Speak first, then sign: Book signings by themselves? Not so great. Book signings AFTER a presentation? Guaranteed better results. In these difficult economic days, people are more apt to purchase after they’ve been drawn into your unquenchable enthusiasm and convinced they have to be reading your book before the night ends. Other means of getting your word out before you sign can be press releases, radio and television interviews, and classroom presentations. If you can’t talk first, have a table with several authors. A crowd draws interest.

Holidays: Figure out what popular holidays mesh with your topic and plan for presentations and events during the two weeks leading up to the holiday. Additionally, that familiar crazed look in shoppers’ eyes the week before Christmas says, “Get out of my way! I need something unique and I need it now!” Be that unique item. Get yourself a visible table at the entrance of your local bookstore and watch that stack of books melt away. I once sold twenty books in two hours like this.

Speakers Bureaus: Get on a speakers circuit. Though your talk may only be vaguely connected with your book topic, that can lead to other talks and additional interest in your writing work. For instance, I am a member of the Kentucky Humanities Council Speakers Bureau. One of my presentations is closely related to my book, Mountain Mysteries: The Mystic Traditions of Appalachia. You can bet I’ll have copies of my book there post-speech.   

First impressions: Have more on your table than just your book and an eager autograph pen. My publisher has been great at providing stacks of slick bookmarks and promotional postcards covered with reviews and quotes. I display these in a nice twisted antique basket that fits the mood of my book. Whether they buy or not, give them a business card or a bookmark. Send them away with a reminder.

 Search out your book: Always search for your books at whatever store you’re in. If you can’t find any, approach a manager and ask where you might find your book. If they’re not carrying them, offer some promotional material and ask them to consider making an order. 

Autograph your books: When you do find your books on the shelves, gather them up and take them to the counter and ask – with an assuming attitude – if you can autograph them. Autographed books sell faster. They’ll more than likely have “signed by the author” stickers as well. If they’re low, suggest they reorder.

Your own website: Nothing is more frustrating when someone wanting to buy your book finds the publisher’s website down. Not everyone wants to purchase through Amazon and the like. Even if it’s a single page, have your own just in case. Include ordering information, reviews, blurbs, important links, past and upcoming events. Make it eye catching, professional, and update it regularly. 

The trunk: Consider the trunk of your car as your mobile sales office. Have copies at all times. Be able to put a copy in anyone’s hand whenever the opportunity presents itself. And be flexible on the price! Selling it for a little less might make the sell. Hopefully they’ll talk.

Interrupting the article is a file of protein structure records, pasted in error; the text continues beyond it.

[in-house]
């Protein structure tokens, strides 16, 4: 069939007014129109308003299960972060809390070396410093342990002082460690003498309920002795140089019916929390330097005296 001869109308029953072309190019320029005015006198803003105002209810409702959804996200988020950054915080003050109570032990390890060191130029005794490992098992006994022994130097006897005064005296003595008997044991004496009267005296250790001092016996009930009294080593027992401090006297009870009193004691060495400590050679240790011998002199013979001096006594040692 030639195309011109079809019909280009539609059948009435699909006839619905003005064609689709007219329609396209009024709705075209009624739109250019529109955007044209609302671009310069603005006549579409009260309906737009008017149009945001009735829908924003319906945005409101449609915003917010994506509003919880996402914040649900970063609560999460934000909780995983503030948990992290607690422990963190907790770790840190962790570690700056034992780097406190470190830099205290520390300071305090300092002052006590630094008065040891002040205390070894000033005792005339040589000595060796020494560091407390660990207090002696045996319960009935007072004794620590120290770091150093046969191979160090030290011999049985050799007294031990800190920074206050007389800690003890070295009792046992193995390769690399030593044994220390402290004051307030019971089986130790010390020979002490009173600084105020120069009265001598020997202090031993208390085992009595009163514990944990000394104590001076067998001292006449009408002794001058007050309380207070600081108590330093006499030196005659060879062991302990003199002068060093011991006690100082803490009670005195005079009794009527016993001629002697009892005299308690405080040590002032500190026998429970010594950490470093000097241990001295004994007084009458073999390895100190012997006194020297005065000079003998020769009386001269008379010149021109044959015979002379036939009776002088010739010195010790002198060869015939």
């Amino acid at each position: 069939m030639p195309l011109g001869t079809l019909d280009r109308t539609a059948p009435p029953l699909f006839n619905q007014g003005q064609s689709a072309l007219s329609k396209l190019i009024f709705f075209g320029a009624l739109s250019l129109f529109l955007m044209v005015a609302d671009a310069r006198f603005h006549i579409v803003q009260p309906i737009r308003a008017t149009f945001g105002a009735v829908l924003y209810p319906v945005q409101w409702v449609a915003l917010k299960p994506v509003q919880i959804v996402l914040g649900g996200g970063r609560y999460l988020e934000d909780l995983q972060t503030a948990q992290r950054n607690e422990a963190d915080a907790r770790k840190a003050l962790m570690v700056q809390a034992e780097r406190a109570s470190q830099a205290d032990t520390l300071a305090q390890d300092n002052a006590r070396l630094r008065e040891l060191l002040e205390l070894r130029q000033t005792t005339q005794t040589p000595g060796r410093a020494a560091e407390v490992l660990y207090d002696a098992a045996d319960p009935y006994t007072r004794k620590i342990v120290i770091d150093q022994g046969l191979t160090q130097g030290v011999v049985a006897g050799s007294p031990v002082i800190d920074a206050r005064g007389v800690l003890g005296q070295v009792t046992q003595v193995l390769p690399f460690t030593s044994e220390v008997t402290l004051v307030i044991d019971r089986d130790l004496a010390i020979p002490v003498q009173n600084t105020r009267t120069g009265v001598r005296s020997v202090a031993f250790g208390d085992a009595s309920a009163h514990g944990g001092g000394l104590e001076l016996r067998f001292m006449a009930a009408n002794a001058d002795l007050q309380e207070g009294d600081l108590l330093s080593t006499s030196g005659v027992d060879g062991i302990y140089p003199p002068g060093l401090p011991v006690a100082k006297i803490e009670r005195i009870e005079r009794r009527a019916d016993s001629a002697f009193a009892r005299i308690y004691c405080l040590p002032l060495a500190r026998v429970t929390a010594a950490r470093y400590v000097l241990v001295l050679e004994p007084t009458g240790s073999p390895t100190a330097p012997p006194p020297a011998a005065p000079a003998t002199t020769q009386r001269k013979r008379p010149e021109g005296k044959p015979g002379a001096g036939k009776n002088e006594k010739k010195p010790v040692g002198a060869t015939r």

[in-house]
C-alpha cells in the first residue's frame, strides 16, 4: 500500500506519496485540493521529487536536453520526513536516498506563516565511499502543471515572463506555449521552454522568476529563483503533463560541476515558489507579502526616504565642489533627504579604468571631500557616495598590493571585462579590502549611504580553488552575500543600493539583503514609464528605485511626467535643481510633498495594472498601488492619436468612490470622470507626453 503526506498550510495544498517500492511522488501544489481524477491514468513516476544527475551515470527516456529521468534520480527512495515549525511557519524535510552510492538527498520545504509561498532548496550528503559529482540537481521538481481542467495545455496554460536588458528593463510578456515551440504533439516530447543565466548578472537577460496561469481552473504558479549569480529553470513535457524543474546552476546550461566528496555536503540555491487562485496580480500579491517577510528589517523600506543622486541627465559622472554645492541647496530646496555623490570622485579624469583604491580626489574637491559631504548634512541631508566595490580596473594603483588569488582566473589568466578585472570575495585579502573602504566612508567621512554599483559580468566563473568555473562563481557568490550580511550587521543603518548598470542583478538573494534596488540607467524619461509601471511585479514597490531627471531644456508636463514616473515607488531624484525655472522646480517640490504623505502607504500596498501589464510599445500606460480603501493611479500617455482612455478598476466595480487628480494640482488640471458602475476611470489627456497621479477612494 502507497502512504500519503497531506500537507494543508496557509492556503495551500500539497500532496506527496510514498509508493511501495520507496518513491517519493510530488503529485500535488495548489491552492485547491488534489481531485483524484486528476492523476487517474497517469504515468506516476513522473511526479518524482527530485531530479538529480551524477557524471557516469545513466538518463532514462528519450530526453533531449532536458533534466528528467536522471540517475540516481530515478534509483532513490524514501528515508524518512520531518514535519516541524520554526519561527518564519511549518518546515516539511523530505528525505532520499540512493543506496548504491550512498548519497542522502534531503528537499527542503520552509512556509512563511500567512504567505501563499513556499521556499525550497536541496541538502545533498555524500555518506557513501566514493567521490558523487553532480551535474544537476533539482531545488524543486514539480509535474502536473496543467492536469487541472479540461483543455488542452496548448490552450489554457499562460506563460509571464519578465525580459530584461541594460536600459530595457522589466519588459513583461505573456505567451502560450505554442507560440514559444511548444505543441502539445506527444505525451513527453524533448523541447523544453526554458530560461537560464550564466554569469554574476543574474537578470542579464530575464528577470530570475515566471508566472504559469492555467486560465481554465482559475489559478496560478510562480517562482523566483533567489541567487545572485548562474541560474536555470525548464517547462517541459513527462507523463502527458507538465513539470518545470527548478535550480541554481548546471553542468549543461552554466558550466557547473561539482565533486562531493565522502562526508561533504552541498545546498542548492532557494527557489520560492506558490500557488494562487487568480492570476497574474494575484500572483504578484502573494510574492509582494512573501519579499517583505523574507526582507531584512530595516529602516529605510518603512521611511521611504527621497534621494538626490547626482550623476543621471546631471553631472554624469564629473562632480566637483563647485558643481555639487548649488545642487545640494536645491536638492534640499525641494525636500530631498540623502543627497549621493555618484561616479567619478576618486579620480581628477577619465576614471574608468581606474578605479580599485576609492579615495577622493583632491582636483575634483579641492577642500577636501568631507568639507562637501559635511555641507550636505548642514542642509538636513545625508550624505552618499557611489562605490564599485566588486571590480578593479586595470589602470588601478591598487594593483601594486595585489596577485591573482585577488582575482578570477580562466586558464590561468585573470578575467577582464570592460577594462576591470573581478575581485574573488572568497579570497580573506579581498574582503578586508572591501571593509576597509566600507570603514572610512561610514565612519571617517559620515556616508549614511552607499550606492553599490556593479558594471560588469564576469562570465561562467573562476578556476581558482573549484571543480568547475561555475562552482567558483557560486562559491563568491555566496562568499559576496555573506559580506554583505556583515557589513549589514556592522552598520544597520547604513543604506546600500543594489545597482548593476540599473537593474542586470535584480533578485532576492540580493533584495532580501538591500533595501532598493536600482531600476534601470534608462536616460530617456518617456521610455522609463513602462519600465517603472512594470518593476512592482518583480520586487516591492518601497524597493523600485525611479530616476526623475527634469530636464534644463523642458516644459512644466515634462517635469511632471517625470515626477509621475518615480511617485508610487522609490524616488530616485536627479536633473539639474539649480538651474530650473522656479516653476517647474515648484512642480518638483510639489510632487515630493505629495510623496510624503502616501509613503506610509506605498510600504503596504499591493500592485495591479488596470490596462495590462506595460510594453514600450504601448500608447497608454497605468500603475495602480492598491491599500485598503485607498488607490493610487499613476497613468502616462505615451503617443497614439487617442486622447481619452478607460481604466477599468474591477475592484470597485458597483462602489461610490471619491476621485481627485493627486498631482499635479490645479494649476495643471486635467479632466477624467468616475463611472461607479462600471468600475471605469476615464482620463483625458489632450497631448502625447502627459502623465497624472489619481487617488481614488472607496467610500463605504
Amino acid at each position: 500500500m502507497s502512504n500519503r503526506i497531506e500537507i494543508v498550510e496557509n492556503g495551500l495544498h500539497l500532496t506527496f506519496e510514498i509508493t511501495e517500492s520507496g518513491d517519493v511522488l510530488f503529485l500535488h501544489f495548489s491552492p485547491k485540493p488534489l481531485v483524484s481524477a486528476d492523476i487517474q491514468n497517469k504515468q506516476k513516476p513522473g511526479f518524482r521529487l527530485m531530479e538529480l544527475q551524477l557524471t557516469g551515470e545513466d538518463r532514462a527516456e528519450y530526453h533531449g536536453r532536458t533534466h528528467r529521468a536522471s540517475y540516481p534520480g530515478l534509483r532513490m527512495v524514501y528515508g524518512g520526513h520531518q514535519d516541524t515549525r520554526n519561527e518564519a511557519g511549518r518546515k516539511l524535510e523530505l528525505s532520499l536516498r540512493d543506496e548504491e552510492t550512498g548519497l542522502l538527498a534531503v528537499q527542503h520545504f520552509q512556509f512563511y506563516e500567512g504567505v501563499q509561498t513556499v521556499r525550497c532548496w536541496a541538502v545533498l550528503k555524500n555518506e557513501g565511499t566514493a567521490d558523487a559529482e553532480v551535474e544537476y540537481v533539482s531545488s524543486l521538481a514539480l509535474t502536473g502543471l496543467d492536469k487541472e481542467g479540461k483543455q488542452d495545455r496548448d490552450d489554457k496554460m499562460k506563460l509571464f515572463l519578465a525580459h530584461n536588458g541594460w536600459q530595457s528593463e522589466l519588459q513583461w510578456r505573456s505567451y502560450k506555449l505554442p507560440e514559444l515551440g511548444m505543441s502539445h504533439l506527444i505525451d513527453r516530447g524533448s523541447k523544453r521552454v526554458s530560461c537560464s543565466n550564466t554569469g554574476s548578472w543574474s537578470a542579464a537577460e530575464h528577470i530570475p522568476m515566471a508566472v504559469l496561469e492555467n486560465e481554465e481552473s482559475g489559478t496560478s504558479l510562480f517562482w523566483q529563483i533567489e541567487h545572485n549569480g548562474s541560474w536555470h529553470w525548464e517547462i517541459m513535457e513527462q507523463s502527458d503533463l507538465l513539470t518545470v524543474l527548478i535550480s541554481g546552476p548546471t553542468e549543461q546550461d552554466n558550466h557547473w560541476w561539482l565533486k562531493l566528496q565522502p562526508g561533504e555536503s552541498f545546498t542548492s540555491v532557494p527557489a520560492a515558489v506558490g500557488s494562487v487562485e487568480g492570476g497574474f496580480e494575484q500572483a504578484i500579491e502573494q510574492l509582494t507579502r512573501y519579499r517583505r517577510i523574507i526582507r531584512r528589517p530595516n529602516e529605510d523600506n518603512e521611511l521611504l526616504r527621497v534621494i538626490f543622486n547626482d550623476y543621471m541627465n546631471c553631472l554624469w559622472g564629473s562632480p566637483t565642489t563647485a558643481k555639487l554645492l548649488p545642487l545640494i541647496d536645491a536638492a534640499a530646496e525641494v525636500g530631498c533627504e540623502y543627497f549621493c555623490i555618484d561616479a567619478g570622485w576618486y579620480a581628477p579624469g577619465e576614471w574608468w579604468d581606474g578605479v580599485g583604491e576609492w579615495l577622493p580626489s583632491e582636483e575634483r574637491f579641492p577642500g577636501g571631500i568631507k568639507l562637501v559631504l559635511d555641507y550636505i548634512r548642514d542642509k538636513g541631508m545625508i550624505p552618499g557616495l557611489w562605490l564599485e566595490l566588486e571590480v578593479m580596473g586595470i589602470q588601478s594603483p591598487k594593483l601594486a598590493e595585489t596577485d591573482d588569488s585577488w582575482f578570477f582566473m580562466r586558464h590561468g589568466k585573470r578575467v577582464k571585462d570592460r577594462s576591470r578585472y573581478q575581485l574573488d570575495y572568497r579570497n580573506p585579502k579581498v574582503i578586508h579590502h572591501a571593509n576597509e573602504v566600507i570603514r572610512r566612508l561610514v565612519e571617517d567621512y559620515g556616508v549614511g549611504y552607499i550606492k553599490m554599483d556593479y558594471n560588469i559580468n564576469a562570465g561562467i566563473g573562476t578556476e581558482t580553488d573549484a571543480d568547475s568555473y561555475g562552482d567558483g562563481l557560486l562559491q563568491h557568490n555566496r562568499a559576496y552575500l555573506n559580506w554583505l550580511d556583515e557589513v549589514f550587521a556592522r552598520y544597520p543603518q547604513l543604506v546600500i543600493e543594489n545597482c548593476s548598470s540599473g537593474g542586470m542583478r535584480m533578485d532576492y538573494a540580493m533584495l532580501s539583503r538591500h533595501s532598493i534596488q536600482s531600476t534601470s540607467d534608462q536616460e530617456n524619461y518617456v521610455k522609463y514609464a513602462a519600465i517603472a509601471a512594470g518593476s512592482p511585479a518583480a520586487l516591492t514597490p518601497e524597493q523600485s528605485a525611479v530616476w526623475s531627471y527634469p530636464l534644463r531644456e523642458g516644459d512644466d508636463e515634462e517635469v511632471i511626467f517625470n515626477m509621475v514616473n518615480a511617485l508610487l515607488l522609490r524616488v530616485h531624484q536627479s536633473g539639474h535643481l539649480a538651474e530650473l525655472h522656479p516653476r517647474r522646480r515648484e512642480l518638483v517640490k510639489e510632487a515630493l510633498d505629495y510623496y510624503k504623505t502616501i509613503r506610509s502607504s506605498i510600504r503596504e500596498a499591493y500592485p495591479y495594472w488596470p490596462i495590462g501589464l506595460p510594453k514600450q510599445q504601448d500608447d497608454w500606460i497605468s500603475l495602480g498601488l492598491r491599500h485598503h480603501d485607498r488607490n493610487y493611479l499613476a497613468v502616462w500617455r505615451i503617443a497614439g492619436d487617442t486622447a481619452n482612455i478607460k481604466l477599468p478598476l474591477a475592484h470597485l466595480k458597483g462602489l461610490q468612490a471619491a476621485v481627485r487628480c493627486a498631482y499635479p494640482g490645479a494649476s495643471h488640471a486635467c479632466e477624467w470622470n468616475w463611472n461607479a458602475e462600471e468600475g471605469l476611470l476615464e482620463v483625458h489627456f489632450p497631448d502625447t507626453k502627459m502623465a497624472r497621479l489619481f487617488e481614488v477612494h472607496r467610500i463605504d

A second book: Be working on a second book. Or a third. Or a fourth. I’ve been asked many times when “the next book” is coming out by satisfied readers of the first. Having two or more published books on your table will lead to additional sales. If your second work isn’t out yet, have examples of your other types of writing to show you’re not a “one hit wonder.”

Enjoy yourself: Above all, have a good time introducing the world to your writing! The moment it’s no longer fun, re-evaluate what you’re doing. It should be more fun than work. 

Larry Thacker is author of Mountain Mysteries: The Mystic Traditions of Appalachia (now in its second printing, 2007, published by The Overmountain Press, www.overmountainpress.com). He is a frequent speaker and a published columnist, a blogger for the Seattle Post-Intelligencer, non-fiction writer and poet. He is editor of the on-line Roadkill Zen Journal (www.roadkillzen.net). A seventh-generation Cumberland Gap area native, Larry serves as Director of Student Success and Career Planning at his alma mater, Lincoln Memorial University in Harrogate, Tennessee.


In praise of book clubs that actually buy books

Chihuly florabunda rose

Chihuly florabunda rose

I’ve still got a residual glow from my Sunday visit to a book club meeting at Lake George. The women of the Illiterati bought lots of my books – both Mood Swing and Eldercide – and now I’m trying to figure out how to find more groups like them. I’d been feeling increasingly jaded about in-person appearances, and I was terrified on the way up to Camp Wiawaka. Not because of my impending talk, but because I was running late as usual and took a gamble with the gas tank. By the time I was nearing my exit on the Northway, the lone remaining bar on the fuel gauge was blinking ominously, and I glided into the camp’s driveway on little more than fumes. The suspense was worth it, though, because these ladies rekindled my enthusiasm for face-to-face talks and signings.